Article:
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Dangote accuses cabal behind importation of fuel of discouraging govts from building refineries in Africa





By Stephen Asaba-Ase


Aliko Dangote, Africa’s wealthiest individual and owner of the $20 billion Dangote Refinery, has voiced his concerns about individuals benefiting from fuel importation and how they are hindering African governments from constructing refineries on the continent.


During an interview with CNN’s Eleni Giokos at his refinery in Lagos, Nigeria, Dangote highlighted the fact that no new refineries have been built in Africa over the past 35 years, despite the continent being a major oil-producing region.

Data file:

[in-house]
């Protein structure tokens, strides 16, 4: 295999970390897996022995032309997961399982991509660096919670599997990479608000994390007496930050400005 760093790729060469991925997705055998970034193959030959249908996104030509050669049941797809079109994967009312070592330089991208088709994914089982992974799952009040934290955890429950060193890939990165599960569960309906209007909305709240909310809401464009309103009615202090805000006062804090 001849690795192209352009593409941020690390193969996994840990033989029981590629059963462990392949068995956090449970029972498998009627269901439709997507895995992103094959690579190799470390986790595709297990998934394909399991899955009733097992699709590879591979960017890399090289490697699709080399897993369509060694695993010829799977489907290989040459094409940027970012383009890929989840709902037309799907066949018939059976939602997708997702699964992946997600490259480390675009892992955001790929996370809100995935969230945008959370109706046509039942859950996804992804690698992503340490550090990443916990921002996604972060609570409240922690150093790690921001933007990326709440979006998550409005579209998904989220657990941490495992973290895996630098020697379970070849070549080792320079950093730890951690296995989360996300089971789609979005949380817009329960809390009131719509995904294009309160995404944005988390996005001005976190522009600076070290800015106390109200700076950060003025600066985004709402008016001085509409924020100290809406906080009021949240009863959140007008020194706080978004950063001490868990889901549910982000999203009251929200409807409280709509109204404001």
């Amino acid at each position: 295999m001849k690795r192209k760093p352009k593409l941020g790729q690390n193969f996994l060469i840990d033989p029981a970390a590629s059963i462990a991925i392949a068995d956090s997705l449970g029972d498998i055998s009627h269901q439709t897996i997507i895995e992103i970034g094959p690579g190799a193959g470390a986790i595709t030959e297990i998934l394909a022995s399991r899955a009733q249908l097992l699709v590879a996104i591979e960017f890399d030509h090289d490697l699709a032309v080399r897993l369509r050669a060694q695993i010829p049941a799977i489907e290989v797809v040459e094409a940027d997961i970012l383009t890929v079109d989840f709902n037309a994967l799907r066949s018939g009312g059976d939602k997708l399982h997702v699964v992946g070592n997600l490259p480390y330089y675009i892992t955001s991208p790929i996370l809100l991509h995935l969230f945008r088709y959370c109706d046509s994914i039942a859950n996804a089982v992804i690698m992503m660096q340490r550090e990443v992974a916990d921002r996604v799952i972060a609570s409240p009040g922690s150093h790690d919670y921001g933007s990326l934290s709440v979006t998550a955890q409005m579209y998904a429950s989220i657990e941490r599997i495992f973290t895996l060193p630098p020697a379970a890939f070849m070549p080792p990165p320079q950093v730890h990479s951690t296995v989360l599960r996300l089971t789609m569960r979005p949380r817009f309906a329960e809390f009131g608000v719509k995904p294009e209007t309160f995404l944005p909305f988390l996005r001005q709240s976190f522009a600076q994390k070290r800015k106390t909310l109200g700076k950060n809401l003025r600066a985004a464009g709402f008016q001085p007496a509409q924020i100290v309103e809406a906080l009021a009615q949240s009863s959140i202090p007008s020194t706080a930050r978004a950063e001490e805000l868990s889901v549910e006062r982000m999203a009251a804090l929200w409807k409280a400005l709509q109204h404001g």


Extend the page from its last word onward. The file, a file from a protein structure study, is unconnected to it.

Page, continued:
Dangote attributed this lack of development to various factors, including the absence of loan facilities for investors due to weak financial institutions in Africa. He also pointed out that those benefiting from the importation of petroleum products are discouraging their governments from investing in refinery construction.


He further explained the need for African entrepreneurs and leaders to take charge of the continent’s development, rather than relying solely on foreign investors. Dangote emphasized that waiting for foreign investors to develop Africa is not a viable solution.


While Africa possesses significant oil and gas reserves, it still faces challenges in meeting its own energy needs. The continent heavily relies on imported energy from Europe and America. Additionally, a large percentage of Africa’s population lacks access to clean energy and electricity.


Despite being a leading oil producer, countries like Nigeria still rely on petroleum product imports. The Dangote Refinery aims to address this issue by reducing Nigeria’s dependence on foreign imports.